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For Release: September 16, 2011
Richard M. Greenwald 603-448-2367

Simbex extends partnership with DMS, Thayer School on concussion research

Thomas W. McAllister, MD

Lebanon, NH—With a two-year, $1.3-million grant, researchers from Dartmouth Medical School (DMS), Dartmouth College's Thayer School of Engineering and the Lebanon-based company Simbex will explore novel approaches to understanding the causes of and clinical outcomes following sports-related concussions.

Co-principal investigators for the project, with the support of the National Operating Committee on Standards in Athletic Equipment (NOCSAE), are Simbex President Richard M. Greenwald, PhD, Dartmouth psychiatrist Thomas W. McAllister, MD, and Songbai Ji, ScD, an assistant professor of engineering at Thayer.

"This is a great opportunity to answer important questions related to the link between head impact biomechanics, brain strain, and neuroimaging findings in young athletes who sustain concussions," said Greenwald. "Together, we offer a unique team to rapidly advance scientific knowledge on concussions, and then to immediately translate those findings to the development of improved standards for sports equipment."

Songbai Ji, ScD

The NOCSAE award extends the Bioengineering Research Partnership (BRP) that formed in 2007, under which Dartmouth and Simbex collaborated with researchers at Brown University and Virginia Tech with funding from the Eunice Kennedy Shriver National Institute of Child Health at the National Institutes of Health (NIH). Additional support comes from the Centers for Disease Control and Injury Prevention (CDC) and the National Institute on Neurological Disorders and Stroke. These programs aim to understand the biomechanical basis of mild traumatic brain injury in sports. The researchers collected data on head-impact exposure in football and hockey with Simbex's Head Impact Telemetry (HIT) System, along with clinical data on athletes diagnosed with concussion and controls. The NOCSAE program will focus on quantifying the utility of finite element modeling to predict brain tissue injury found in post-injury imaging of the athletes.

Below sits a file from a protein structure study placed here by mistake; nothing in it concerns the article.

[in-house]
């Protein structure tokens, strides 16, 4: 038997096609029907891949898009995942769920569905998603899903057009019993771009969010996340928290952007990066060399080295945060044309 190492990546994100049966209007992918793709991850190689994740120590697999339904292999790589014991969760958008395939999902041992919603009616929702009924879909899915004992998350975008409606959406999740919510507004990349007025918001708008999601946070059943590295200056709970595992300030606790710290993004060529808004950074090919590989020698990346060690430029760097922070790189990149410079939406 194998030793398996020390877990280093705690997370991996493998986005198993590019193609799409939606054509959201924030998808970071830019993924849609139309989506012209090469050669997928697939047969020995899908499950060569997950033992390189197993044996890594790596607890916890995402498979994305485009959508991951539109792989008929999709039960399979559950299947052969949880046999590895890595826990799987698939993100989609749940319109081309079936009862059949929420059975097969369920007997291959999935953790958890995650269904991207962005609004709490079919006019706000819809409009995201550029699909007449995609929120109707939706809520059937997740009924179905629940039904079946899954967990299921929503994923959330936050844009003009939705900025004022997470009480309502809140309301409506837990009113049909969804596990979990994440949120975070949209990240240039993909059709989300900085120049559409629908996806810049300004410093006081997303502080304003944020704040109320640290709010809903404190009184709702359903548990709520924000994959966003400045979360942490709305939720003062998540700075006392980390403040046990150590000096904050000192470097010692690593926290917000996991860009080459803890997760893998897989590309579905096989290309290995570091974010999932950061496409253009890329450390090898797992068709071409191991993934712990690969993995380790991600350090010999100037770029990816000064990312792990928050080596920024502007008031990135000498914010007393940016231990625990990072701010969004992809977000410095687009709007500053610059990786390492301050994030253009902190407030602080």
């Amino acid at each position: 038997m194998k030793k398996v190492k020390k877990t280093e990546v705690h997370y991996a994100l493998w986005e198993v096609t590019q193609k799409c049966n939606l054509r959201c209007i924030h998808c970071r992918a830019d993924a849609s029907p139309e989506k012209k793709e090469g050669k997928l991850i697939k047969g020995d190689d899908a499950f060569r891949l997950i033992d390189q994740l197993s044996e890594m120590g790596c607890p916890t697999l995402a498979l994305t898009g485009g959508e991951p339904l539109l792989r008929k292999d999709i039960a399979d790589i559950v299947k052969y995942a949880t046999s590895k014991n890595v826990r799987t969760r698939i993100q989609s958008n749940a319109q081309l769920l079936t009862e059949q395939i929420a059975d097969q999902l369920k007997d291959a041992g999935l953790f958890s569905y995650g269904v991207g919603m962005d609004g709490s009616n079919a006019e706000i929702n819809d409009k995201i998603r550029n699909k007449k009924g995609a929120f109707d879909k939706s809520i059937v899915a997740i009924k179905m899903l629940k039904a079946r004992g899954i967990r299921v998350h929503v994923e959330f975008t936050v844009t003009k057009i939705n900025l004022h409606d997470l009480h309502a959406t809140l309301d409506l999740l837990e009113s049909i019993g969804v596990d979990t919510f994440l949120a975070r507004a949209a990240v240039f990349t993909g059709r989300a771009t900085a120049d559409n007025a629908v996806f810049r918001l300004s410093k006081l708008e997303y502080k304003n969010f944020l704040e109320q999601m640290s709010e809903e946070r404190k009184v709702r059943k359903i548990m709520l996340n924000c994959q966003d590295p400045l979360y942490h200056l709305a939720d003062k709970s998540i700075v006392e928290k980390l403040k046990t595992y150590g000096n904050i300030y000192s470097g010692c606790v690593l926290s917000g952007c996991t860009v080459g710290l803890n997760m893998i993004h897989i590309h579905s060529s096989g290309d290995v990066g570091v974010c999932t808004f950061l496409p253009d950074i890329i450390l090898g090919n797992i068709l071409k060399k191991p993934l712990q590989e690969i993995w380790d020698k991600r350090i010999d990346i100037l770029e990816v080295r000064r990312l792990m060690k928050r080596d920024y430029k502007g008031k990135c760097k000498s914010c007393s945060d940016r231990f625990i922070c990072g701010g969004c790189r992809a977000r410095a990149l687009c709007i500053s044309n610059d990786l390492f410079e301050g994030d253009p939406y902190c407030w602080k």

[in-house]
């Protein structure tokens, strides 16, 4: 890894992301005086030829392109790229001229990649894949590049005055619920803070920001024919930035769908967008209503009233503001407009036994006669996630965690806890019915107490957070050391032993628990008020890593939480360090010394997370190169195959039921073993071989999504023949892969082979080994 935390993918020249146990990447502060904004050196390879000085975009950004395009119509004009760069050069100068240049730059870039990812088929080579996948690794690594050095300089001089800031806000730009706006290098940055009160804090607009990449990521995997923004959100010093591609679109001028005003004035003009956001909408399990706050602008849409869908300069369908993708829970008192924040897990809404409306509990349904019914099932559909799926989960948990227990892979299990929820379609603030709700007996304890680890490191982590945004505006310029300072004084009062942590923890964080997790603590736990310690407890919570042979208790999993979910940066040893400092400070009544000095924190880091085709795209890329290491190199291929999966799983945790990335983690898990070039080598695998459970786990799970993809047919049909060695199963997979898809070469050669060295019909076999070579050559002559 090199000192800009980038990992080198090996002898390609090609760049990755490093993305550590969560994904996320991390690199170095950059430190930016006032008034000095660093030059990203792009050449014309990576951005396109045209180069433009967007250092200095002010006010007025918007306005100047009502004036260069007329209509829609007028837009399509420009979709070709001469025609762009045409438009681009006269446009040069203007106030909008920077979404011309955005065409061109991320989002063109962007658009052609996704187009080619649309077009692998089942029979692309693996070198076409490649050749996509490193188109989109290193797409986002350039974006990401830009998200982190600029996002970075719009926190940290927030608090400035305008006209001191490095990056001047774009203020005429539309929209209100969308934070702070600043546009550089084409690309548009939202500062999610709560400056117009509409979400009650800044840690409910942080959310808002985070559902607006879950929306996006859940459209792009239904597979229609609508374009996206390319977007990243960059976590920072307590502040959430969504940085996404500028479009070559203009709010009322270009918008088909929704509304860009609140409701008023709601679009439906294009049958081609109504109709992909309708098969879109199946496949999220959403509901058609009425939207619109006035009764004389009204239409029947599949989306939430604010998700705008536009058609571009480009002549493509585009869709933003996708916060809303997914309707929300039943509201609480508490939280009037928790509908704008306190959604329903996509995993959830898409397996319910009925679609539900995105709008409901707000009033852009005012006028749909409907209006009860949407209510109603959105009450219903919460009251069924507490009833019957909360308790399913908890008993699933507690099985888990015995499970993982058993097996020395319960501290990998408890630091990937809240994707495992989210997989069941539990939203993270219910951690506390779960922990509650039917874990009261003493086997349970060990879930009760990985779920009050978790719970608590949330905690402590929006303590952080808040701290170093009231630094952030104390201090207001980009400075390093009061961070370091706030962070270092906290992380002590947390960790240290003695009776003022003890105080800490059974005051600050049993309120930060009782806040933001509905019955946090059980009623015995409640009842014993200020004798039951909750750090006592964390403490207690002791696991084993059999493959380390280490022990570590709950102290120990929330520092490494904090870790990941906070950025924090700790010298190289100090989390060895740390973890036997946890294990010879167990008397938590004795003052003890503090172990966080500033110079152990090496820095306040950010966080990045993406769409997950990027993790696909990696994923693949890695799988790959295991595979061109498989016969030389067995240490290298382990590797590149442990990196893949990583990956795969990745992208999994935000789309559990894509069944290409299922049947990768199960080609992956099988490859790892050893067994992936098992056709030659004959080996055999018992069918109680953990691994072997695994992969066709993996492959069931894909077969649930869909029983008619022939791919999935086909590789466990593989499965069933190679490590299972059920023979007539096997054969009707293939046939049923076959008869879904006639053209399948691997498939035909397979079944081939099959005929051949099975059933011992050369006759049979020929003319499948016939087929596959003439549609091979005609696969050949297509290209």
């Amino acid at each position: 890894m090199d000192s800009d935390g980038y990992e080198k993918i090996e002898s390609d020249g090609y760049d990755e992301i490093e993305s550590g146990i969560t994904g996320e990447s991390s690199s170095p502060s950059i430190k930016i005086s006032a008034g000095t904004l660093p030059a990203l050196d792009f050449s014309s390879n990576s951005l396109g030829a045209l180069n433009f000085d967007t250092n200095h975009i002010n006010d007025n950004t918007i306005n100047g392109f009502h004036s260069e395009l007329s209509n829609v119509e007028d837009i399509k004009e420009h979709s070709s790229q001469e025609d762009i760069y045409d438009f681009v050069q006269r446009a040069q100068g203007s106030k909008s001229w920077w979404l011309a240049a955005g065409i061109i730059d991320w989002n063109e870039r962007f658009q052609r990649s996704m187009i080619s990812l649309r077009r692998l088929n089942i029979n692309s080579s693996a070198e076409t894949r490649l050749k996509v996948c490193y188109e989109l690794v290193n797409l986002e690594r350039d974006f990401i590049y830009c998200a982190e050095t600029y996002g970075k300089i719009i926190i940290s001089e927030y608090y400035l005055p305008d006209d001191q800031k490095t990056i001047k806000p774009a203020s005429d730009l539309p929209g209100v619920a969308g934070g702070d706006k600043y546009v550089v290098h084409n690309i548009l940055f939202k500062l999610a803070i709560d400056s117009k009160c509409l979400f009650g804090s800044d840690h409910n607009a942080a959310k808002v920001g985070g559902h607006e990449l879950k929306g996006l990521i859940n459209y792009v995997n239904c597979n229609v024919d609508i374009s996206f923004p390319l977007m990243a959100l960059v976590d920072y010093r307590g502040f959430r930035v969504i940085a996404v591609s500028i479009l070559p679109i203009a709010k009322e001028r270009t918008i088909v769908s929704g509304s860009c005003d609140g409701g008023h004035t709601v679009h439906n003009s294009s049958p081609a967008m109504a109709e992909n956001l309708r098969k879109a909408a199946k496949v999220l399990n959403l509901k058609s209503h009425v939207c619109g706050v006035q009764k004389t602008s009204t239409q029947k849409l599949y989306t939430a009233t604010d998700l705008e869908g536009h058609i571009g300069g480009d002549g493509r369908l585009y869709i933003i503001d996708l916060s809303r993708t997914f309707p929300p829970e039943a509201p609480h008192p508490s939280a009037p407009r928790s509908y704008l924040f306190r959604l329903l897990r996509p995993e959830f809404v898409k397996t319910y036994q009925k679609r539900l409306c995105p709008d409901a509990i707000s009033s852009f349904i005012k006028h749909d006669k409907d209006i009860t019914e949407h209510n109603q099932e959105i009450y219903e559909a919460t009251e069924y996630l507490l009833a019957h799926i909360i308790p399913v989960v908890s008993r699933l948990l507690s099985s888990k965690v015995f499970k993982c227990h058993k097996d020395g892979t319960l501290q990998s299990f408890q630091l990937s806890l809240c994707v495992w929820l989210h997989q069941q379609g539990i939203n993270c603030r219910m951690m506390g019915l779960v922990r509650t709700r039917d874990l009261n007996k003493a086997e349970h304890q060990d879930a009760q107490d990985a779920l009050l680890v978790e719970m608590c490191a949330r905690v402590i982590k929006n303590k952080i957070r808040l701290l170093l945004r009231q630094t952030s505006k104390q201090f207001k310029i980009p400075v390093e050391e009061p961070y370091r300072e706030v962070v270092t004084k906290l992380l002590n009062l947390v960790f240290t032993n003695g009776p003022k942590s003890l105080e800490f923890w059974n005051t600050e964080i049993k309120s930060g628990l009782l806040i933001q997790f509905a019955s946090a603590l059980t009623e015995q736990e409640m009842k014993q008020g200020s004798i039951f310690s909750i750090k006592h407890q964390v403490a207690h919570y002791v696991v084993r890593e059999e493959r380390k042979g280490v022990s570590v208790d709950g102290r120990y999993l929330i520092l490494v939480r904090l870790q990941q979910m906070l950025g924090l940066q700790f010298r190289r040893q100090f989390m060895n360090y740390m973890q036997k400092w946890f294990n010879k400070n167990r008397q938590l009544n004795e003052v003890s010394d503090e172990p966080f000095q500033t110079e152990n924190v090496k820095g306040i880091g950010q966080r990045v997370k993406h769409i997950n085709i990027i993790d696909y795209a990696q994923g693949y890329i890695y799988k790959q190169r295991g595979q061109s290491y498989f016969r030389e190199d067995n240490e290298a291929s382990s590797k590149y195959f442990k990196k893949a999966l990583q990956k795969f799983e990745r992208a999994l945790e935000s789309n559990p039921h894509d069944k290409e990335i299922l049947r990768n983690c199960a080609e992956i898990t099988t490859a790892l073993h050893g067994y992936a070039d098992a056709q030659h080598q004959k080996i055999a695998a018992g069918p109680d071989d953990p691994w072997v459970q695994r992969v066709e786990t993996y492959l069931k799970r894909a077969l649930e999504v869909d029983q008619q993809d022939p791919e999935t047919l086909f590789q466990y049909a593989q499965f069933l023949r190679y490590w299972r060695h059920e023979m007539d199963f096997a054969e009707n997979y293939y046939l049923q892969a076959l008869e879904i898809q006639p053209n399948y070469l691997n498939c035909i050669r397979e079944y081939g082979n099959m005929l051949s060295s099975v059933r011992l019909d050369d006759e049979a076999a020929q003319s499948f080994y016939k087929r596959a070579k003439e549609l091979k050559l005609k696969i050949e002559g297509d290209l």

Advances in neuroimaging, and in particular the use of diffusion tensor imaging (DTI), a form of magnetic resonance imaging (MRI), hold great promise for identifying structural injuries at the tissue level. "We now have a large enough cohort of scans on injured athletes that can be used to evaluate patterns of axonal injury in different regions of the brain," McAllister said.

In parallel with the ongoing BRP field research on Dartmouth's football, men's hockey, and women's hockey players, the researchers collaborated with Ji and with Keith D. Paulsen, PhD, a professor of biomedical engineering at Thayer and a professor of radiology at DMS, to develop subject-specific, finite-element head and brain models, with the goal of estimating tissue strains and stresses under applied loading conditions.

"Finite element models represent a unique tool to study the biomechanics of brain tissue, which cannot be easily measured directly," Ji reports. "The availability of MRI images of the athletes' brains allows us to create a model of that athlete's head and brain, and to apply the loading conditions from an impact associated with their diagnosed injury that were recorded on the field with the HIT System."

A pilot study on this work has been accepted for publication in the Annals of Biomedical Engineering.

NOCSAE is a non-profit organization that creates performance standards for sports equipment. NOCSAE has provided millions of dollars of funding in the past 20 years, with a recent focus on mild traumatic brain injury and concussions. The organization's Scientific Advisory Board, of which Greenwald is a member, has recommended several awards for research on helmet test methods, human injury tolerance levels, and standards for youth helmets.

"We acknowledge and applaud NOCSAE's efforts to better understand the science of concussion injury," Greenwald said. "We hope to deliver to NOCSAE and to the public information that can be directly applied to the diagnosis and treatment of concussions in sports, and to improving the development and testing of helmets used to protect our kids and our athletes."


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